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The End of Exile (St. John 16.16-22)

Fourth Sunday of Easter – Jubilate

“The End of Exile”
Rev. Jacob Sutton, Pastor

St. John 16.16-22; 1 Peter 2.11-12

03 May 2020

 

+ In the Name of Jesus +

Beloved, I urge you as sojourners and exiles to abstain from the passions of the flesh, which wage war against your soul. Keep your conduct among the Gentiles honorable, so that when they speak against you as evildoers, they may see your good deeds and glorify God on the day of visitation. (1 Pet. 2.11-12; ESV)

We are sojourners and exiles in this world, says the Apostle Peter, since by Baptism into Christ, you are citizens in heaven above, a royal priesthood, a holy nation the Apostle says, called to proclaim the excellencies of Him who called you out of darkness into His marvelous light.

Which tells us that this world is not your home. Dr. Martin Luther equates the idea of living in this world as sojourners and exiles to staying in an Inn or Hotel for a time – one makes use of the Inn and enjoys its comforts and blessings while there, and treats the Innkeeper and fellow guests well, but always knows that home is somewhere else. “Our citizenship is in heaven,” the Apostle Paul says.[1]

Today, many of you are foreigners and exiles even in your own homes, not just as Christians in the world. Many of you have been exiled to home for safety’s sake, and for those who are in high risk age groups or who have health concerns, it has been for your safety to exile you away from direct interaction and fellowship with others.

But with the behavior of some of our governors, and with the seeming arbitrary rules imposed – where hundreds are allowed to cram into Kroger, Sam’s Club, Lowes, Menards, and other such entities – but we Christians have been threatened with warnings and potential fines if we dare cross a threshold of ten worshippers in a sanctuary seating 250. Our own governor trampled in during Holy Week, trying to dictate Communion practice. While he has thankfully backed off that and has even relaxed rules for churches starting this week, this virus exile has reminded us Christians are not welcome here, not really and truly. We live in a post-Christian western culture.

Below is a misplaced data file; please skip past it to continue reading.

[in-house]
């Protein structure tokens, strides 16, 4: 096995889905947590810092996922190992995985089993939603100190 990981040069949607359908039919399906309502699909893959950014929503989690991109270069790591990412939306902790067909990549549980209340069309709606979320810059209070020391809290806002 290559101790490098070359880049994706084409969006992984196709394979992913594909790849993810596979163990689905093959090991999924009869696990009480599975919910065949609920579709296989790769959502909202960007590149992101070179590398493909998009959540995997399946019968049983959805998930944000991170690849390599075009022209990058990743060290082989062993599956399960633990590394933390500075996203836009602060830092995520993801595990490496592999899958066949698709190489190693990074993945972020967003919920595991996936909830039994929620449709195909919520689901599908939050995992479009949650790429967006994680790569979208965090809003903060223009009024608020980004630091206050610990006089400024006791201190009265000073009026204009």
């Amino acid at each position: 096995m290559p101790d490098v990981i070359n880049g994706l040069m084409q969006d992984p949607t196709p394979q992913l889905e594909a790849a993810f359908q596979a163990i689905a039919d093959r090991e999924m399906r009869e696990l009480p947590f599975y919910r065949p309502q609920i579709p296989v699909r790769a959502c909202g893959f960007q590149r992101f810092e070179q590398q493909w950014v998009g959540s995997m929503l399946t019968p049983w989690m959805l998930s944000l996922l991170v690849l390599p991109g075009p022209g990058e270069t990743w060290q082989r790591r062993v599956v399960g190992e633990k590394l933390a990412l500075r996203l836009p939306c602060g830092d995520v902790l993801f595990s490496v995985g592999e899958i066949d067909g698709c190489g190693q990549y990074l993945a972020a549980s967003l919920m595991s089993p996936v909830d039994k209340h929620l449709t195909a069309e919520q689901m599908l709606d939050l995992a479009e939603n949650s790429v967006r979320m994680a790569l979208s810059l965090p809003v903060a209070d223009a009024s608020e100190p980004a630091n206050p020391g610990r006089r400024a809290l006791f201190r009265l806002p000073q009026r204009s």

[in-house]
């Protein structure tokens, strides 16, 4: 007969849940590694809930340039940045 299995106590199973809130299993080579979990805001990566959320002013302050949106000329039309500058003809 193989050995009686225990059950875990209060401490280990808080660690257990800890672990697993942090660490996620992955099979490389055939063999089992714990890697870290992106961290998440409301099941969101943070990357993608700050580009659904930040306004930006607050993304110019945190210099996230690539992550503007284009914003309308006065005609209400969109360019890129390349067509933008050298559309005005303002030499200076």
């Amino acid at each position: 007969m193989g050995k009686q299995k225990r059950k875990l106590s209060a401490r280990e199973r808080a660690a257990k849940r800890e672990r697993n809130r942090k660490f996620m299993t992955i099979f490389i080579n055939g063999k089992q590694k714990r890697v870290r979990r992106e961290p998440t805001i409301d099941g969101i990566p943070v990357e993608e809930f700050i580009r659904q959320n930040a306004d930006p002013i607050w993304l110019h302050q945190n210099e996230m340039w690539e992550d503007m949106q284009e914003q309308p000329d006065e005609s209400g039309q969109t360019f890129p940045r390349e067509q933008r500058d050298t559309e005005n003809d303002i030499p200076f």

Even without recent events, however, too many of you know the pain of exile and sojourning just through experiencing life: people hurt and harm you, relatives and friends become sick, and sometimes death wins the day. Relationships grow cold, families strain and sometimes break apart. People become exiles and foreign to each other, when they should be unified in faith, hope, and love of God and in love for each other. Exile and sojourning is not what God intends for His created children, not what He intends for you.

In that light, hear our Lord’s promise to His disciples on the night in which He was betrayed from today’s Gospel reading:

A little while, and you will see me no longer; and again a little while, and you will see me.

and

Truly, truly, I say to you, you will weep and lament, but the world will rejoice. You will be sorrowful, but your sorrow will turn into joy.

The “little while” Jesus refers to is His death on the cross, to be followed by His resurrection on the third day. The disciples’ grief over the Lord’s horrific crucifixion under Pontius Pilate was indeed turned into joy. The Lord appeared alive unto those men, bringing them peace and forgiveness. “You will see me,” said Jesus, and they did, to their great joy.

Now we find ourselves in the “little while” between the Ascension of Jesus, and the Last Day. We wait for the Lord’s return in His full and visible glory upon the Last Day, when He comes to judge this world. While we wait, we are sojourners and exiles, strangers and pilgrims, suffering the crosses of life, weeping and lamenting, and sorrow to the plenty.

And what Jesus said to His twelve is also true now of us: “The world will rejoice at your sorrow.” To be a holy nation, a royal priesthood, to be Jesus’ disciples, we must deny ourselves daily, take up our cross, and be conformed to His image— humbled, bloody, beaten, and crucified—through many sorrows and sufferings, through mockery and shame in this world, the travails that come upon unwelcome sojourners and exiles.

However, you do not have sorrow and suffer as exiles with no hope. You do have a homeland ahead. Christians alone bear suffering with hope and purpose, since we are fully confident that we do not suffer for our sins, but as freed and forgiven children of our gracious Father. Christ has suffered once for sins, the righteous for the unrighteous, that He might bring us back to God.